How To Be A Good Cottage Guest

It’s summertime, which means it’s prime time for cottaging! If you’re lucky, you may find yourself invited up to a friends cottage for a weekend getaway – a fun, carefree, relaxing time spent socializing and kicking back with your friends, having some drinks and making s’mores over an open campfire. It all sounds great, doesn’t it? And it is! I’ve been fortunate to grow up with a family who owns their own cottage, a beautiful property right on the lake. Over the years I’ve had my fair share of friends up, which means I’ve also been privy to seeing how absolutely terrible cottage guests can behave. So, to gear you up for your next getaway, here’s a list of things you should consider to ensure you don’t tick off your host if you want to get invited back next summer.

1. Don’t Litter

if you do this, I hate you

This should really go without saying but you’d be amazed how many times I’ve had to tell people to use a garbage bin and stop throwing bottle caps on the ground. This isn’t just a problem for the host who undoubtedly will have to run around the property cleaning up after you, but remember – there is a lot of wildlife in cottage country, and something as small as an empty chip bag is enough to lure them out of the woods and onto the deck. If your host has pets, this is an even bigger concern, because a hungry bear dissatisfied with its’ findings is going to catch the scent of their furry companion and that can be enough to keep them coming back for dinner.

2. If you bring something, leave it there.

eat it or leave it.

Pretty basic party rule that you should be well versed in by the time you’re 20, but I’ve seen people as old as 40 foul this one. If you bring a case of beer and find you have a couple bottles left when you’re leaving, just leave them there. Heck, I’ve seen people bring home booze that only has two ounces left in it. It’s incredibly rude to take the rest of what you’ve brought, particularly because you’ve been enjoying the use of someone else’s property for the entire weekend. You might not think your host will notice, but they will, and it’s a surefire way to make them reconsider your attendance next time.

3. Pitch in for gas

this could be you! but please don’t make me spend $100 for you to do it.

If you’re fortunate enough that your host owns a boat, whether it’s for fishing, general boating, or water activities, chances are they’ll be taking you out for a spin. They might not outright ask you for gas money, but you really, really should pitch in. A quick spin around the lake can eat through an entire tank of gas, and that’s without towing a tube or skier – and nevermind the maintenance costs, winterization fees, and trailer towing that’s required every year. I’m willing to bet they’re not charging you a “rental fee” like you would at a public camping site, so just give them a couple bucks for gas, would ya?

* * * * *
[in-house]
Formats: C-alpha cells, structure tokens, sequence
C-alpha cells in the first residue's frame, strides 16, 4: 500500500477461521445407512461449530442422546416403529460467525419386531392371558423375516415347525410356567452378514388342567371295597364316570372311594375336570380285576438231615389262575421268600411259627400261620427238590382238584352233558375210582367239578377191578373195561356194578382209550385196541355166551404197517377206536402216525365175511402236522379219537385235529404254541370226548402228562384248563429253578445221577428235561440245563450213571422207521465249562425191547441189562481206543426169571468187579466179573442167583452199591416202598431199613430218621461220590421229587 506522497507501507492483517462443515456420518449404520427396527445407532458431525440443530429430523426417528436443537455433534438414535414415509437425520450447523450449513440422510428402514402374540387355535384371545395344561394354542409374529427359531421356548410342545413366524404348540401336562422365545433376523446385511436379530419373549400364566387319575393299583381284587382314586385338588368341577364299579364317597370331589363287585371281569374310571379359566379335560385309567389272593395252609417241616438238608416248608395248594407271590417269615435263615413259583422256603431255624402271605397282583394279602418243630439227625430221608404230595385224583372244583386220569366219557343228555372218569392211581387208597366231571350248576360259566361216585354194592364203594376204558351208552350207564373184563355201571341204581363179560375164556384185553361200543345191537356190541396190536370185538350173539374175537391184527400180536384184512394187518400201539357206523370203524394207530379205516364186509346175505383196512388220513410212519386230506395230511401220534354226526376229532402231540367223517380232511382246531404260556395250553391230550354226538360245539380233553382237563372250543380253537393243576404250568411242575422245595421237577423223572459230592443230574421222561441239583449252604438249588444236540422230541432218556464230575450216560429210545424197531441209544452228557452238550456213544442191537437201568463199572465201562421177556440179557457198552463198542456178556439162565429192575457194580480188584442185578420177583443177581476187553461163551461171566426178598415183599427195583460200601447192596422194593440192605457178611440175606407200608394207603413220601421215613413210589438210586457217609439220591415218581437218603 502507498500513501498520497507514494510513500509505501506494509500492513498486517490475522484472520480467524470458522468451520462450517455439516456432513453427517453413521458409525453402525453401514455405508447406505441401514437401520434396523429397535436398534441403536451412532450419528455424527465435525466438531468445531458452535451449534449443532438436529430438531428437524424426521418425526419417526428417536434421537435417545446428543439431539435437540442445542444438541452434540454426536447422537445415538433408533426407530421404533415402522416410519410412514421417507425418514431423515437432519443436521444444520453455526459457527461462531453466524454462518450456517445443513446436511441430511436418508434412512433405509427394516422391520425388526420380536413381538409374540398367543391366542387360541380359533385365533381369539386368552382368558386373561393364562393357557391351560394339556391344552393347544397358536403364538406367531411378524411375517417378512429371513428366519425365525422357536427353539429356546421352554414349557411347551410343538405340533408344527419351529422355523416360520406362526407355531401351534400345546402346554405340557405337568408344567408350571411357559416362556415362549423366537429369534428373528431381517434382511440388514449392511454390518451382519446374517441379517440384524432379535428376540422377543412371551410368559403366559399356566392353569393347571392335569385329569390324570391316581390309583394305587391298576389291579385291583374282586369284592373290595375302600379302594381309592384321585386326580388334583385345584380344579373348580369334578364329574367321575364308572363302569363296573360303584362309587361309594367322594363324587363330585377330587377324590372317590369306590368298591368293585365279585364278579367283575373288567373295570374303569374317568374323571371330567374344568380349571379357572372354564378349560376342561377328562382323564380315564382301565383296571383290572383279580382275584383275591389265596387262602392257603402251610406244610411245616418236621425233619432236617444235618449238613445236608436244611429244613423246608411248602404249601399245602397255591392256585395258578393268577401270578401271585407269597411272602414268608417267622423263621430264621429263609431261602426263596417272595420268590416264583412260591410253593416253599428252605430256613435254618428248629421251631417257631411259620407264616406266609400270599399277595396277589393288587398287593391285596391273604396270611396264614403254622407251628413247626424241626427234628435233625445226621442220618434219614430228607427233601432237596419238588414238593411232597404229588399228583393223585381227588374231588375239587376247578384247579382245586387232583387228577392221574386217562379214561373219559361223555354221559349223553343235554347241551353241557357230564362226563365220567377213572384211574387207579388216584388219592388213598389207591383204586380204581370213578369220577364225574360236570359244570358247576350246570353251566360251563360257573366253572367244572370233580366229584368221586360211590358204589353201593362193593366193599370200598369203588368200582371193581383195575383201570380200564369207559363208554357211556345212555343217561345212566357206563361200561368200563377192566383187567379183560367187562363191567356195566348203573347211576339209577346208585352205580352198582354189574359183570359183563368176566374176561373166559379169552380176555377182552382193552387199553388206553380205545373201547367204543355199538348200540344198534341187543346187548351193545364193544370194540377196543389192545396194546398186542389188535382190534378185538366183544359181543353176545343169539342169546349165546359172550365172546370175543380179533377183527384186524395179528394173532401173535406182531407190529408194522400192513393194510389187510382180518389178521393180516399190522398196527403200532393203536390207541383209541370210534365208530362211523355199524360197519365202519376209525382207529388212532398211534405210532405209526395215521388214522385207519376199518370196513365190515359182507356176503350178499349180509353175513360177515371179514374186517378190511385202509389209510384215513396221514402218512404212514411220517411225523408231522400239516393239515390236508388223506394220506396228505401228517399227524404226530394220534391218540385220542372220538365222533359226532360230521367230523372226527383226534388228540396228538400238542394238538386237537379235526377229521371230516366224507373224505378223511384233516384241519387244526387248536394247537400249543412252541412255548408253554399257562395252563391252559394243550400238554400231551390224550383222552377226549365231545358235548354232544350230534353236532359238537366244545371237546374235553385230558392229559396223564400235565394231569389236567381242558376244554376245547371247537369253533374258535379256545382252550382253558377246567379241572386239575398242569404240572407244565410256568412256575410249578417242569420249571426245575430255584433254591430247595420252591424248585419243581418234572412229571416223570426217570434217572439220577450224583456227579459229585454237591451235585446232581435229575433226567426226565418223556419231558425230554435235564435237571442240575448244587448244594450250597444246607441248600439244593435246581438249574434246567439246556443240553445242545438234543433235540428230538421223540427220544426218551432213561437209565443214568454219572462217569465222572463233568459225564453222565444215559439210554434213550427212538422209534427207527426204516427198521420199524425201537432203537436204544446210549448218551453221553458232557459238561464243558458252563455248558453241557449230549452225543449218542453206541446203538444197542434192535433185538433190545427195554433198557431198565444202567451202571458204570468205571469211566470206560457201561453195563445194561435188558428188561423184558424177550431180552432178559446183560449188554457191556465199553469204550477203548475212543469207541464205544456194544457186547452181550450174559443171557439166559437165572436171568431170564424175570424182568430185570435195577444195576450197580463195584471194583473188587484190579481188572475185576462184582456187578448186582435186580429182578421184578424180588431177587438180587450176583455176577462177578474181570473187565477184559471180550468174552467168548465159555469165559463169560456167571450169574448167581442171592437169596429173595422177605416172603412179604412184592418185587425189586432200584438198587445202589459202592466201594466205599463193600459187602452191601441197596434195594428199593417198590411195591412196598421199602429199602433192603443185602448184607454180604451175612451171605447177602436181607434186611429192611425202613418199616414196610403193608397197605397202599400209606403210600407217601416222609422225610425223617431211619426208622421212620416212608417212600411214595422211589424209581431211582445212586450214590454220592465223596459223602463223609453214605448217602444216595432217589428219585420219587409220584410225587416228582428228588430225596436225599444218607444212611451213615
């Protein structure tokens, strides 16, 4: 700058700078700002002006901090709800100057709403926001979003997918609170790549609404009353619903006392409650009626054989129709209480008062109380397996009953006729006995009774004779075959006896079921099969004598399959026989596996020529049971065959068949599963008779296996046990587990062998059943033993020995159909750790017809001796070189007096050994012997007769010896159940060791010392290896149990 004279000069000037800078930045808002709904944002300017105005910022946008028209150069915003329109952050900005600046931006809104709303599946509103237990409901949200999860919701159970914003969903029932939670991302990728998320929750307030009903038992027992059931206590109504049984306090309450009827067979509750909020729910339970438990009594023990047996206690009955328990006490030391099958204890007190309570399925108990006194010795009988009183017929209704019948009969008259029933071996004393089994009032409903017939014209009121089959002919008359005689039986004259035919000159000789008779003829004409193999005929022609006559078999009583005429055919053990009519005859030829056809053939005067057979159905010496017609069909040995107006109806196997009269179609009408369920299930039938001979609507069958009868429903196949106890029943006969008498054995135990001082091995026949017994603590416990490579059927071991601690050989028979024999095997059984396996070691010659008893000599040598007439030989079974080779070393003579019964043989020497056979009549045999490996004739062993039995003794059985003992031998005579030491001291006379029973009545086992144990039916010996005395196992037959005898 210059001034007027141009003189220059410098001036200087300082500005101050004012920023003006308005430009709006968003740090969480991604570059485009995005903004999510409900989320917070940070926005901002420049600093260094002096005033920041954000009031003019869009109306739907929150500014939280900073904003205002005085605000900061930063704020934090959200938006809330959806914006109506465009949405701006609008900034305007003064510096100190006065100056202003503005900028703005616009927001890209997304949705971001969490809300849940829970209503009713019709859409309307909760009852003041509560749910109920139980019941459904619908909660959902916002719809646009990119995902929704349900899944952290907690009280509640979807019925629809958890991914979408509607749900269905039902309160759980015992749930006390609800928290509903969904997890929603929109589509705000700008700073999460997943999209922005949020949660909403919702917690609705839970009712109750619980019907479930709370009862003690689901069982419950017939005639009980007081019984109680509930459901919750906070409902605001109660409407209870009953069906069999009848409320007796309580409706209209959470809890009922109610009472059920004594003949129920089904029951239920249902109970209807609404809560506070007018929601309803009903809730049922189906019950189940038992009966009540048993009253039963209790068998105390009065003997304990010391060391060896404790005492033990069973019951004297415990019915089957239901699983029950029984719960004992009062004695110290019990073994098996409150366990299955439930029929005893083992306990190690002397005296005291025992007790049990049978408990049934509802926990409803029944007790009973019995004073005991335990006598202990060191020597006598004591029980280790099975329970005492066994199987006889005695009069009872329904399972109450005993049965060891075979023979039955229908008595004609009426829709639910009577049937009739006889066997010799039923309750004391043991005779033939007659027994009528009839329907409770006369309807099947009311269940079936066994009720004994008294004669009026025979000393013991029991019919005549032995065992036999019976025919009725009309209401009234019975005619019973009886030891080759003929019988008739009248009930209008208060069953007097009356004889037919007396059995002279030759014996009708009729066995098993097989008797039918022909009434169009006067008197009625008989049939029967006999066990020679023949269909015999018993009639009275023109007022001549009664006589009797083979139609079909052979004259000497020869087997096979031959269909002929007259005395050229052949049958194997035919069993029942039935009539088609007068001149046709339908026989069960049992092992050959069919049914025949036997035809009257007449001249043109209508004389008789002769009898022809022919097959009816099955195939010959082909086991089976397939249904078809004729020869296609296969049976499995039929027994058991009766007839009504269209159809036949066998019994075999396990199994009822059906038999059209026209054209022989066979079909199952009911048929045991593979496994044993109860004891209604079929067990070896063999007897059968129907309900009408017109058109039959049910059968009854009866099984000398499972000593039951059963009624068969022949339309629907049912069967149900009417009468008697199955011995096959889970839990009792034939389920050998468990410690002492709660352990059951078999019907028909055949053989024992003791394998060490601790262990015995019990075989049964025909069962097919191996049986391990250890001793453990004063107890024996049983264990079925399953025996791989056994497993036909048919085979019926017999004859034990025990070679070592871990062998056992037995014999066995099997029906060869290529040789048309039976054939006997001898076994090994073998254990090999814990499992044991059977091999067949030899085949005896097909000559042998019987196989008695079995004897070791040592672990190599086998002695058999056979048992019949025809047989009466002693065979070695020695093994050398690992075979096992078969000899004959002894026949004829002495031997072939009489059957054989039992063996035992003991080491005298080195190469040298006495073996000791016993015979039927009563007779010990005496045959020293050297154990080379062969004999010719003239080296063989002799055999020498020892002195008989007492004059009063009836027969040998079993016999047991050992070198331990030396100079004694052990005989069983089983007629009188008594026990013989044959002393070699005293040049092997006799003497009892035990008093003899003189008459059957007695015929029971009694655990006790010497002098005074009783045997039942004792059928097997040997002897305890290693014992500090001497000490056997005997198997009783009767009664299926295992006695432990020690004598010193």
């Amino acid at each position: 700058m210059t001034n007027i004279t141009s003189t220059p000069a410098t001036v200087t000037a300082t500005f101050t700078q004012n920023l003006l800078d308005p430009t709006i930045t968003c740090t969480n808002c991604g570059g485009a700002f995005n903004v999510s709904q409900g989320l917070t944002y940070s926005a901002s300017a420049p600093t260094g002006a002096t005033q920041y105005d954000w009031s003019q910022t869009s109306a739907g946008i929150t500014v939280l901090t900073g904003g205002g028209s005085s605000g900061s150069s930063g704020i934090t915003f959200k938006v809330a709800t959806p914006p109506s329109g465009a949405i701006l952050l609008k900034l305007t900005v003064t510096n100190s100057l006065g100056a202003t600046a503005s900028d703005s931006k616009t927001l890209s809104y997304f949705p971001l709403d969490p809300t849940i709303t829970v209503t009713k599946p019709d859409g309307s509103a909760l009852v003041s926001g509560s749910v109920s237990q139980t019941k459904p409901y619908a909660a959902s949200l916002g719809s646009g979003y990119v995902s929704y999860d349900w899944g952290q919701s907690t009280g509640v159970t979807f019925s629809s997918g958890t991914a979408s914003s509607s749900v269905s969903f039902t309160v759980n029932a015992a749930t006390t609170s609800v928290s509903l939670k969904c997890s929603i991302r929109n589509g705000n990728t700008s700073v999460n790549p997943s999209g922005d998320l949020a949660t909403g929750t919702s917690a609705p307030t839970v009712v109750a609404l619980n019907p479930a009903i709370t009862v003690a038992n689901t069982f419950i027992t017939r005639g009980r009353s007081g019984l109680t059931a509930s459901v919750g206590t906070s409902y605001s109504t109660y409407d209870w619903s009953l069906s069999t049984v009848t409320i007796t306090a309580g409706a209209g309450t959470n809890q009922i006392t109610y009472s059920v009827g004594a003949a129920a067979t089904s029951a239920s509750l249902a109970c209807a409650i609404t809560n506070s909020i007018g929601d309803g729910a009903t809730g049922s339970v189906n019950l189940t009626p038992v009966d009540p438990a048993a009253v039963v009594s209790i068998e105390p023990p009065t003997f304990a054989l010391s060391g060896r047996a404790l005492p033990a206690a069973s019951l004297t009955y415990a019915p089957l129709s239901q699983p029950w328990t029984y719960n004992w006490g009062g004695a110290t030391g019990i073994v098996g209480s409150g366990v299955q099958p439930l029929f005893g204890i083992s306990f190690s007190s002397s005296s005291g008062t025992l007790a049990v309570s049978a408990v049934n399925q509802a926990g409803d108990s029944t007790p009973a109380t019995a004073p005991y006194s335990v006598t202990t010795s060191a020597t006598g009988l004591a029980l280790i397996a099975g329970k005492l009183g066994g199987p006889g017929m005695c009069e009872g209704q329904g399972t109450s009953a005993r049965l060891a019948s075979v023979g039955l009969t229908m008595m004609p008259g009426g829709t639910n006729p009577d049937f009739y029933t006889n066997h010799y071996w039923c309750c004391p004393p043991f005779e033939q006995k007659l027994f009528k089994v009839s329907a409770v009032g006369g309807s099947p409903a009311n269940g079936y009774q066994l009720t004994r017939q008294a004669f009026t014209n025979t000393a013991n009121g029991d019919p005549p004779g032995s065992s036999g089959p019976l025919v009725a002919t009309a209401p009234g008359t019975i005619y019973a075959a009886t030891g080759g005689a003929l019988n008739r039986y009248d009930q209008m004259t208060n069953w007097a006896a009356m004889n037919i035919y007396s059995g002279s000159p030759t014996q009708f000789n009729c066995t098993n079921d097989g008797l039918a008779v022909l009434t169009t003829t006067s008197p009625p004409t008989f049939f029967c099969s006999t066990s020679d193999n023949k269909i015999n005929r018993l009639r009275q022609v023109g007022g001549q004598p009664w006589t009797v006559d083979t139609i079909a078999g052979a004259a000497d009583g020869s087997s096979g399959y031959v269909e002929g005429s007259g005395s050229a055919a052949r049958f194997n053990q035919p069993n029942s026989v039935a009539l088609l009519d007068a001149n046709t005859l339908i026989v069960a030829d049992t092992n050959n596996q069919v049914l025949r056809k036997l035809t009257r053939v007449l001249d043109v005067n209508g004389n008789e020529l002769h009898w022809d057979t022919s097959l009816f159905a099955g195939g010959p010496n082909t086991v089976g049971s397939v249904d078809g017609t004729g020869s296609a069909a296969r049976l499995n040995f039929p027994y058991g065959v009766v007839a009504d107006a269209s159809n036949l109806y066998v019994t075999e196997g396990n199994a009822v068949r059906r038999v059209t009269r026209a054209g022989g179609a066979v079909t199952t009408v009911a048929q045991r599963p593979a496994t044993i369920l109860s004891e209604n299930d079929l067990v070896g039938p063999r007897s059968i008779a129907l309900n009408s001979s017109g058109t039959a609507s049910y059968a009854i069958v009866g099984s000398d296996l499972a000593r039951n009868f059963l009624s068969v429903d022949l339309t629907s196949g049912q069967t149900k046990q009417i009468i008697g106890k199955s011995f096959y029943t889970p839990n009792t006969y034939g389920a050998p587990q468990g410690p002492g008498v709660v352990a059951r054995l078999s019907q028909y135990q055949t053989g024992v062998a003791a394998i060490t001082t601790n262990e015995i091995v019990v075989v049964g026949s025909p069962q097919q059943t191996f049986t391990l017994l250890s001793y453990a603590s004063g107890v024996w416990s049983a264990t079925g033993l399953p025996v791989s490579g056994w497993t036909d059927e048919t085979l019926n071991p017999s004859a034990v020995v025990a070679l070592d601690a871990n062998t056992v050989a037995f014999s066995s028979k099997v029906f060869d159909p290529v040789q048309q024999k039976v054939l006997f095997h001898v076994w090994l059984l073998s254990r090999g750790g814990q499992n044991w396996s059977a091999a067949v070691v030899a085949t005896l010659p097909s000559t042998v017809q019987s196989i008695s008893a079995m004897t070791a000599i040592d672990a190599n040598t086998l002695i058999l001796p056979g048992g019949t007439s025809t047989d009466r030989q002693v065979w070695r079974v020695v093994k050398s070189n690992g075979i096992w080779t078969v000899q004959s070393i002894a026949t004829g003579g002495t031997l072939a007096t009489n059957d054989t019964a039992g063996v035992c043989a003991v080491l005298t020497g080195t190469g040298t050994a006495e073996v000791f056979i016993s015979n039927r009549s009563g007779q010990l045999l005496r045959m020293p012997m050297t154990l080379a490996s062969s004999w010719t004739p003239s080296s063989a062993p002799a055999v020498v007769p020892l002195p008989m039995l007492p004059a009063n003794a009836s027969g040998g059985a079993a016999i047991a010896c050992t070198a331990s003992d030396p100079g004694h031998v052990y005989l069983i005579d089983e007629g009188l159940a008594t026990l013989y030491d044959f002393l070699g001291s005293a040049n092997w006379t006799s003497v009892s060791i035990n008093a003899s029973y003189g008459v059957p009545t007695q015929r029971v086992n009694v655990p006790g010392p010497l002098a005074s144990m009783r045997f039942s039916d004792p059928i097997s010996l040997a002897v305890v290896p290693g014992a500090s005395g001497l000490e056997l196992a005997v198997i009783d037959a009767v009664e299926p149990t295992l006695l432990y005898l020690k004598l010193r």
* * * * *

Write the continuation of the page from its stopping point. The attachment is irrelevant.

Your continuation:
4. Contribute! In some way, shape, or form.

vacuuming is just so hard, like, what am I even doing with my life
vacuuming is just so hard, like, what am I even doing with my life

We’re all at the cottage to kick back and relax, but we still have to keep the cottage tidy, cook meals and prepare snacks while we’re there – and I’ll tell you, it’s a whole lot more enjoyable for everyone if the same two people aren’t doing all the work. If you’re a good cook, offer to barbeque, or for those less savvy on the grill, help clear the table and do the dishes after the meal. If that’s already covered, see if your host wants a hand collecting twigs for the evening campfire. It’s tedious, but you need a lot of kindling and sticks to get a really good fire going, and it takes a lot less time to prep with more hands on deck.

5. Bring a beach towel

don't forget to take it home with you, too!
don’t forget to take it home with you, too!

Chances are your host is going to have some extra towels in case you forget (there’s always at least one person who does!) and while they won’t hesitate to offer one to you, there’s a hidden catch you might not be aware of. After you’ve long gone home and left your soaked towel out on the deck to dry, your host is going to be going around picking up every towel that was used that weekend and taking it home to wash for the next trip up. It might not seem like a big deal, it’s just a towel, right? Wrong. A lot of things have to be hauled back and forth from a cottage (including those bed sheets you were sleeping on), so if you can save your host the hassle of another load of laundry, they’ll be very pleased – trust me.

6. Bring a gift for your host

this should do the trick, thanks
this should do the trick, thanks

No, the drinks you brought to sip on in the sun don’t count. Something just for your host, a bottle of wine perhaps. Remember, they’re inviting you into what is effectively their second home, giving you a place to sleep, eat, and bathe – the least you can do is bring them something nice to show them you appreciate their offer.

Happy cottaging!

One Reply to “How To Be A Good Cottage Guest”

  1. Well said, after 25 years, 26 now owning the cottage I can honestly say that I can’t recall anyone leaving a hostess gift, or pitching in for gas, something I was taught at a very young age. Everyone notices the little things, I know I do and I thank you Jaimee for bringing this article to the attention of others, Let’s see what the future holds 🙂

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